Combine sugars and shortening in the bowl of a stand mixer or in a large mixing bowl. Beat with the stand mixer or a hand mixer for 4-5 minutes, until the sugar-shortening mixture is light and fluffy. Add the pumpkin and mix until well-combined. Add all remaining ingredients to the bowl. Mix on the lowest mixer setting or by hand to combine the dry ingredients with the pumpkin mixture. You should end up with a somewhat stiff dough.
Gather the dough into a ball and wrap it in plastic wrap. Chill the dough in the fridge for at least 2 hours.
Preheat oven to 350 degrees F and prepare two baking sheets with parchment paper or a light coating of oil. Take the dough out of the refrigerator and let it sit for 5 minutes or so to soften slightly. In the meantime, lightly flour a work surface. Divide the dough into two pieces. Put one piece in the middle of the floured work surface, lightly flour the top of the dough, and then begin to flatten out the dough with your hands. Continue to flatten and roll out the dough with a rolling pin, flipping the dough over a couple of times in the process and adding small amounts of flour as needed to keep the dough from sticking to either the work surface or the rolling pin. Roll out the dough until it has reached ¼” thickness.
Use a cookie cutter to cut shapes out of the dough. Place the shapes on the baking sheets and gather together the leftover scraps of dough. Set the scraps aside and take the second piece of dough from earlier. Repeat the process of rolling out the dough and cutting out shapes. Gather the leftover dough into a ball with the first collection of scraps, and roll this dough out again. Use only as much flour as needed to keep the dough from sticking. Cut out shapes one more time and transfer them to the baking sheets. Discard any remaining scraps; continuing to roll out the scraps will incorporate too much flour and the cookies will no longer be tender.
Bake the cookies for 7-9 minutes, or until the edges are firm and the tops are slightly golden. Let the cookies cool on the pans for a few minutes, then transfer to a wire rack to cool completely.
Note: The brown sugar in the cookies will gradually absorb moisture from the atmosphere as the cookies sit, causing them to soften and taste stale. If you are making these cookies in advance, particularly if you are serving them unfrosted, they are best stored in a plastic bag with most of the air squeezed out to minimize the cookies’ exposure to the atmosphere.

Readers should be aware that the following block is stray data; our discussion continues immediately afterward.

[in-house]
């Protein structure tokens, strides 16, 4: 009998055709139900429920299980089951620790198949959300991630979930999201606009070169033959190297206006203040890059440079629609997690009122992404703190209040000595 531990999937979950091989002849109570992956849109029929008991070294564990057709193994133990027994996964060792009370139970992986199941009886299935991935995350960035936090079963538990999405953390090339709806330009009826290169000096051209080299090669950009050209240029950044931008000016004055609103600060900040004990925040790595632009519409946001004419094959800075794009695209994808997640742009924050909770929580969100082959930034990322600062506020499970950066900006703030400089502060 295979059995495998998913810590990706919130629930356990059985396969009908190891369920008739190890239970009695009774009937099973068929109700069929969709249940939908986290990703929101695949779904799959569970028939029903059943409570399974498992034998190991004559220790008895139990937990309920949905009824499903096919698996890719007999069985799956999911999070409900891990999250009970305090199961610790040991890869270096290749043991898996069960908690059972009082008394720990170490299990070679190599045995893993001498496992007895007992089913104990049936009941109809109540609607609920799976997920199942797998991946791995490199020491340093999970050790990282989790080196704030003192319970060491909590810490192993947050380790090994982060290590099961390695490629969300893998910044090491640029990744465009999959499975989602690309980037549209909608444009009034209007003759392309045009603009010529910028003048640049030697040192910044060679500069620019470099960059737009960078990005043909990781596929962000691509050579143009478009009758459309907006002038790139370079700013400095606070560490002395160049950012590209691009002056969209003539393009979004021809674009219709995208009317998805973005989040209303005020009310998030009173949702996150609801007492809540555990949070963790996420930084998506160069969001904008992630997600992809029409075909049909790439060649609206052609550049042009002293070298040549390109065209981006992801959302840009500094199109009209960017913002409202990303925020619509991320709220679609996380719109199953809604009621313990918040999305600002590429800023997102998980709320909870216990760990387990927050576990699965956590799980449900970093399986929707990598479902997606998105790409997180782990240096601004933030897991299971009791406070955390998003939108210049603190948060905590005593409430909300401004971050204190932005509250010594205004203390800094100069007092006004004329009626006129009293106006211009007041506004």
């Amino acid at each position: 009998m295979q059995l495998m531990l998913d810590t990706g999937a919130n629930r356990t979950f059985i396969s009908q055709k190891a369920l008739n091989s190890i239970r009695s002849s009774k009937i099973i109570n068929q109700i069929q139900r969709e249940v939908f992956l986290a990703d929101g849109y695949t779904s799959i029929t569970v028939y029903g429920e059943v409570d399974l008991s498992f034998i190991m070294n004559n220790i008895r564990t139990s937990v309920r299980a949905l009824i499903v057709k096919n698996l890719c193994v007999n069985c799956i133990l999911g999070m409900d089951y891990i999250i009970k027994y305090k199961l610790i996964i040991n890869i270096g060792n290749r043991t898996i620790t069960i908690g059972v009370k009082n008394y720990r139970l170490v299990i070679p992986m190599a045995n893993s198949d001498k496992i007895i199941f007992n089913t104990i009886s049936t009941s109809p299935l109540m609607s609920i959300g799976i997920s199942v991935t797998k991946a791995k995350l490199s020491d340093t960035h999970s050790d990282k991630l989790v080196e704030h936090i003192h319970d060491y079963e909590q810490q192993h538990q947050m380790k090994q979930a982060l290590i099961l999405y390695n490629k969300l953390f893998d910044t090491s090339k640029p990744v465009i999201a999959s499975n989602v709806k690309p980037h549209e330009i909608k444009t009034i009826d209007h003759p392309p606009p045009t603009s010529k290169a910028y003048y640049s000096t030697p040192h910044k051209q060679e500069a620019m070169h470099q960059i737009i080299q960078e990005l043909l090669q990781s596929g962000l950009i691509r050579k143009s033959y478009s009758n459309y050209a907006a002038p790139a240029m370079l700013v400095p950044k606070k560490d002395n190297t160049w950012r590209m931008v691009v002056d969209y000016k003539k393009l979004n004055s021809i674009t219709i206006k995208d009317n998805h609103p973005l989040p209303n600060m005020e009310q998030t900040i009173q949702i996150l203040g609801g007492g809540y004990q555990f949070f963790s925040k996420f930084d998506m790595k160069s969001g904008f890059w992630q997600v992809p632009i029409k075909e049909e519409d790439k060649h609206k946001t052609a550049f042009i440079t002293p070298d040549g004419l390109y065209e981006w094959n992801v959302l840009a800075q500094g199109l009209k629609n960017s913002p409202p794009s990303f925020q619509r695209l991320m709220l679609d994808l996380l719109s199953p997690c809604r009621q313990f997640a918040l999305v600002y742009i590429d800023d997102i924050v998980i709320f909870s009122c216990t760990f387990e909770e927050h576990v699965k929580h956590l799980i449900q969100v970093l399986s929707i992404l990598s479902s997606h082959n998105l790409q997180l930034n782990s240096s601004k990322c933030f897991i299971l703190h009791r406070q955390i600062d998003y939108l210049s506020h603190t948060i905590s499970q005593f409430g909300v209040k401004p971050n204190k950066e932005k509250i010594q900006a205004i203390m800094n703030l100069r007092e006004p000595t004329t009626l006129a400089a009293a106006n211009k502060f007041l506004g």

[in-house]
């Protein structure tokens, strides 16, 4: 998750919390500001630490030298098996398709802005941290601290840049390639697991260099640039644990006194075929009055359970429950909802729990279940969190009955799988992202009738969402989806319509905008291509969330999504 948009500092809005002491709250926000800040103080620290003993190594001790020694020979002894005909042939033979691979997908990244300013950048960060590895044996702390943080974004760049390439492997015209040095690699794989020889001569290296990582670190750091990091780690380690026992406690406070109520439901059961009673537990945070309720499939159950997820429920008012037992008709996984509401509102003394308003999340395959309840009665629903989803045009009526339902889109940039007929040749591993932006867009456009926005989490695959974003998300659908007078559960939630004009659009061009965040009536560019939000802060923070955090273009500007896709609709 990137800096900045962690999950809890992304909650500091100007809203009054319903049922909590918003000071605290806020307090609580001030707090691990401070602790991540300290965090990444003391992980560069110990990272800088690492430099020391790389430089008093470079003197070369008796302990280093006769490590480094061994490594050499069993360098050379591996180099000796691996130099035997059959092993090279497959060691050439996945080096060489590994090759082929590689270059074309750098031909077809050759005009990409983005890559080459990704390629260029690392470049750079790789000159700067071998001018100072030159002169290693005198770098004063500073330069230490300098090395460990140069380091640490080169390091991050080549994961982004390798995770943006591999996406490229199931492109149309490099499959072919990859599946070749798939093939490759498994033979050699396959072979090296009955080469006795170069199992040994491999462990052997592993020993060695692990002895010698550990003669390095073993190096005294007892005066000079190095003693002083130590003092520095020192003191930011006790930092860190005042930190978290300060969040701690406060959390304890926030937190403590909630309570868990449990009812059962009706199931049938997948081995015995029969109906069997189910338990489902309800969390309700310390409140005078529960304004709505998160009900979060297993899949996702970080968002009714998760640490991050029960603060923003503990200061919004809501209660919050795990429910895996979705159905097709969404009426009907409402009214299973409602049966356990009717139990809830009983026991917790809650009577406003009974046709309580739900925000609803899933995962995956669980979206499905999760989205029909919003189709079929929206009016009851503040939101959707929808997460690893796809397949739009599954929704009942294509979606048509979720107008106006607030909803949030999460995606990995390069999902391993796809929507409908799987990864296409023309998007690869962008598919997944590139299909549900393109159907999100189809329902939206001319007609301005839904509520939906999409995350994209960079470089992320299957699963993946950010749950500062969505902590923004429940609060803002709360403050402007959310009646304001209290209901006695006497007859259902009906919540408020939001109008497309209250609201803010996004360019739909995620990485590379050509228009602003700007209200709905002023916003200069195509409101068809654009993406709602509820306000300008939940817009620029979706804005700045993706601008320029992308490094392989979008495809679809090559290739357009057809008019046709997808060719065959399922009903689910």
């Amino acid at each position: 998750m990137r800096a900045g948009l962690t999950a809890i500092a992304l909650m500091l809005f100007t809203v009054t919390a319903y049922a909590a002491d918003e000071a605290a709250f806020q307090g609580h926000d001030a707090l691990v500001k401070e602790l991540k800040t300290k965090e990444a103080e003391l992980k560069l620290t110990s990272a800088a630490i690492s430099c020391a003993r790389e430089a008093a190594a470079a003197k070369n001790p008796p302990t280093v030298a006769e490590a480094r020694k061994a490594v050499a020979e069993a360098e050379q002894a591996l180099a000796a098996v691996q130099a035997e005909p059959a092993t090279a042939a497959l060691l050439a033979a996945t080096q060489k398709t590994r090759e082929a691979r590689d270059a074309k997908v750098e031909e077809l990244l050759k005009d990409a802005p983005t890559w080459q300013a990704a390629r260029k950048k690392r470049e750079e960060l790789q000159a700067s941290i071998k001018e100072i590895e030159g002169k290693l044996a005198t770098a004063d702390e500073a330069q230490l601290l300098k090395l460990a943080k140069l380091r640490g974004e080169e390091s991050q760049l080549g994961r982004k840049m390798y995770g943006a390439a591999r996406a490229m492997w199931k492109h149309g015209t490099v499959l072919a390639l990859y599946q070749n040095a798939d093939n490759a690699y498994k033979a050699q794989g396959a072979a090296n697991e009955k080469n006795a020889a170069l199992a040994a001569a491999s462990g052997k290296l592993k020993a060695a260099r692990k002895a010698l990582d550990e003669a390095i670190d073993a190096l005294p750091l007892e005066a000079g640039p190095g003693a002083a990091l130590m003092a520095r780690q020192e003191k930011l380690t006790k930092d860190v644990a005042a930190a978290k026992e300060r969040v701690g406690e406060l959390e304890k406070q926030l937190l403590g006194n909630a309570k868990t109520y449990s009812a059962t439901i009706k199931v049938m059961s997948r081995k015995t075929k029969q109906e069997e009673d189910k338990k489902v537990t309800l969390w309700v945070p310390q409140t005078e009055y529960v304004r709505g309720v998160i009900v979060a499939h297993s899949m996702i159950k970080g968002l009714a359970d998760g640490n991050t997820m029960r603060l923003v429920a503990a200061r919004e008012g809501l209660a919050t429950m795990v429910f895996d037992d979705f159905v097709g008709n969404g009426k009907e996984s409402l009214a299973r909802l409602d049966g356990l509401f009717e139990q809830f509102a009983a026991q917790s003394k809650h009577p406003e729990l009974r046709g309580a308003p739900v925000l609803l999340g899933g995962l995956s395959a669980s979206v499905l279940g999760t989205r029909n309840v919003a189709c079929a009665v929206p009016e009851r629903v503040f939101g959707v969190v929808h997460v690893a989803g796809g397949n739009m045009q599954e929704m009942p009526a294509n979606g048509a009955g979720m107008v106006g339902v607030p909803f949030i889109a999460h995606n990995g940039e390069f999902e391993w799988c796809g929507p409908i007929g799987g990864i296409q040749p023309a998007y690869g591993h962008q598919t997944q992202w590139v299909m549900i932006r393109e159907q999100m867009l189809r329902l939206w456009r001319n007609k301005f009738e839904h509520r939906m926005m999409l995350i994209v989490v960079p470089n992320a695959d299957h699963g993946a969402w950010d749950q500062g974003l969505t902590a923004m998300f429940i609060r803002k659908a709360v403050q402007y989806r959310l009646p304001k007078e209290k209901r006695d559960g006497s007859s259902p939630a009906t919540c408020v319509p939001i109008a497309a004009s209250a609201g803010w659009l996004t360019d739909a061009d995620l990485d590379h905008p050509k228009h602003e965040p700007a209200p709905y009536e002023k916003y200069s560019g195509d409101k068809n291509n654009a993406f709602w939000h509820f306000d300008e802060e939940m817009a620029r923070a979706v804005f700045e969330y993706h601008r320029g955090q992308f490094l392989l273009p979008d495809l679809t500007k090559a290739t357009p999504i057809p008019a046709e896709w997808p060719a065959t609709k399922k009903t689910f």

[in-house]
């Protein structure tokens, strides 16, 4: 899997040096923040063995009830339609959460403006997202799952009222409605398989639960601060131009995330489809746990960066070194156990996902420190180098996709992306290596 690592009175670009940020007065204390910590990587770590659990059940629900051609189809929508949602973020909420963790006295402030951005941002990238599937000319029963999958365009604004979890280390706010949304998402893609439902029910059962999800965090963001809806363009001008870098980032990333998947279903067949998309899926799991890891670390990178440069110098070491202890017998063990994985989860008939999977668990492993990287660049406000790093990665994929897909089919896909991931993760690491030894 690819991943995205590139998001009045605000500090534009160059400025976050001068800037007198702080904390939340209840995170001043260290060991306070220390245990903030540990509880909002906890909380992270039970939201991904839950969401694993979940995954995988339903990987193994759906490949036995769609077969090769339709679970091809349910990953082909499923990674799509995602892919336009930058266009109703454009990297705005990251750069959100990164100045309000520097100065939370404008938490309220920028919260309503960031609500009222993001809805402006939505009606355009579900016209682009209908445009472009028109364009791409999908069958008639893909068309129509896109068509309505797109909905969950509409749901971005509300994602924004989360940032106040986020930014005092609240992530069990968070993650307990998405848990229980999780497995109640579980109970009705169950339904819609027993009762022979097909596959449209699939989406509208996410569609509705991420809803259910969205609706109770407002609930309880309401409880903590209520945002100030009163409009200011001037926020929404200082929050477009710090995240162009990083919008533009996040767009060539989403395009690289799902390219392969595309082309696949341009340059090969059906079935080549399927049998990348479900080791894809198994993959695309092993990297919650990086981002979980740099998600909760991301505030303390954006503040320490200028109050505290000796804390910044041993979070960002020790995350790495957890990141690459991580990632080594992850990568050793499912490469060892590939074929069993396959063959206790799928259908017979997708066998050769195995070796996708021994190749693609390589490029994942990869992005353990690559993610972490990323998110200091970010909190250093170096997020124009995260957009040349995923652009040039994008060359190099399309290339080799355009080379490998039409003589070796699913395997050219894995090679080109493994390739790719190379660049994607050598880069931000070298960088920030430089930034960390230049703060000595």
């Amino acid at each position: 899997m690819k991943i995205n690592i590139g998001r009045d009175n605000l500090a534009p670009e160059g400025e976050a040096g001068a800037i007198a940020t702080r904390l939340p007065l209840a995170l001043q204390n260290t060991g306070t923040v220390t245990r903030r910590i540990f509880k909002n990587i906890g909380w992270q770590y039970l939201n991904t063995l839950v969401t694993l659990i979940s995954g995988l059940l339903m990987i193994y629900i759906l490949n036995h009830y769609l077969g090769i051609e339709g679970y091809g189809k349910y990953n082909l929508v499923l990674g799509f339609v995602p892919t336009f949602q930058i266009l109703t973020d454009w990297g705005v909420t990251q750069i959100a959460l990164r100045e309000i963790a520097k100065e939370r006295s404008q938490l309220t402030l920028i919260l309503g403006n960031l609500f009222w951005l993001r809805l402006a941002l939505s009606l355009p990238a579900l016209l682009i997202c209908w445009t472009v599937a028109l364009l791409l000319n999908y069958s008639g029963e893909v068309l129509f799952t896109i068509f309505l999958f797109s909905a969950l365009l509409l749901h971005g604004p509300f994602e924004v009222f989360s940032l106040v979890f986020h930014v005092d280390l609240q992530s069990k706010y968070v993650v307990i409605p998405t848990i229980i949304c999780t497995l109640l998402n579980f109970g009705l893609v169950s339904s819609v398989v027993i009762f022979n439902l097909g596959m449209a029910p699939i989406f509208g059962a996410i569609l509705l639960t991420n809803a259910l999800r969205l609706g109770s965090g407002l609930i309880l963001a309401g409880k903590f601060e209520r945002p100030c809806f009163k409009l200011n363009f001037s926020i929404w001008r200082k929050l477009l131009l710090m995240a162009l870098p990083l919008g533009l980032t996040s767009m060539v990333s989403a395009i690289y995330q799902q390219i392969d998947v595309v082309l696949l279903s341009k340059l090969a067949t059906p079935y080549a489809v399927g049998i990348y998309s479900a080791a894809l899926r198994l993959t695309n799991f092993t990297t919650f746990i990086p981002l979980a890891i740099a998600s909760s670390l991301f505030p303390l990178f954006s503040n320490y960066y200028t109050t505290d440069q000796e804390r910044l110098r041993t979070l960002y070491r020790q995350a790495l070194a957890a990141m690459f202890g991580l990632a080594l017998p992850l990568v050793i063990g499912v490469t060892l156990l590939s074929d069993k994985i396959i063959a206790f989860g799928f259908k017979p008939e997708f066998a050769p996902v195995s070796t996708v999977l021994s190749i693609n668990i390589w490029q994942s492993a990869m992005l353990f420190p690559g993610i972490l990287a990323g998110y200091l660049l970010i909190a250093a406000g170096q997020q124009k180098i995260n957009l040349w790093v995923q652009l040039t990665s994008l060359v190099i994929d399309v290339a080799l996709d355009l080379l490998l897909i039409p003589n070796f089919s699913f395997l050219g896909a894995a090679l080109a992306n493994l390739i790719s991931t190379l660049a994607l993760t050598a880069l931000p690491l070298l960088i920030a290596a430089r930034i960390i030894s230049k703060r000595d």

Maple Buttercream Frosting
Makes about 2 cups.
1 c vegan margarine
3 c powdered sugar
½ tsp natural maple flavor
½ tsp light-flavored molasses
Place the margarine in the bowl of a stand mixer or in a large mixing bowl. Beat on high speed using the stand mixer or a hand mixer until light and fluffy (3-5 minutes). Add the powdered sugar in 1-cup increments, beating the margarine and sugar together after each addition. When all the powdered sugar has been added and the frosting is smooth, add the maple flavor and the molasses. Beat the frosting again until all ingredients are well-incorporated. Store frosting in the fridge until ready to use, then allow it to soften slightly before spreading.
Once when I was young, my dad, my brother, and I participated in a canoe race at my dad’s annual work picnic. The paddling skills of two elementary schoolers were no match for having a second able-bodied adult in the boat, and when our team puttered in dead last, the race organizers handed us our consolation prize: a baseball bat-sized zucchini. I thought the zucchini was just fabulous. We had won a prize, after all, and a big one! With a productive garden at home, my parents were probably not so thrilled.
If you are buried in giant zucchini yourself from end-of-summer harvesting, here is a recipe for you!
Ginger in the Garden Muffins
Makes 16 muffins.
2 c grated zucchini
1 tsp salt
1/2 c (75g) minced crystallized ginger
1 c (150g) traditional whole wheat flour
1 c (150g) whole wheat pastry flour
1 tsp ground ginger
1 tsp ground cinnamon
1 ½ tsp baking powder
½ tsp baking soda
½ c canola oil
¼ c + 3 Tbsp lightly packed brown sugar
3/4 c unsweetened applesauce
1 tsp vanilla
zest of 2 lemons
Preheat the oven to 350 degrees F. Prepare muffin tins by spraying the wells lightly with oil or by inserting cupcake liners into the wells.
Spread the zucchini in a strainer placed over a bowl, and sprinkle with salt. Set aside and let the zucchini drain off some liquid while you prepare other ingredients, about 10 min.
In a large bowl, combine crystallized ginger, flours, ground ginger, cinnamon, baking powder, and baking soda. Mix well.
In a small bowl, combine oil, brown sugar, applesauce, vanilla, and lemon zest. Discard the liquid that has drained out of the zucchini by this point (about ¼ c), and stir the drained, grated zucchini into the applesauce mixture. Continue to stir until the wet-ingredients are well-mixed.
Pour the zucchini mixture into the dry ingredients in the large bowl, and gently fold all ingredients together until just combined.
Scoop about ¼ c batter into each muffin cup and bake for 20-22 min until the tops of the muffins are springy and a toothpick inserted into the center of a muffin comes out clean. Let the muffins cool in the pan for a few minutes, then turn them out onto a wire rack to finish cooling.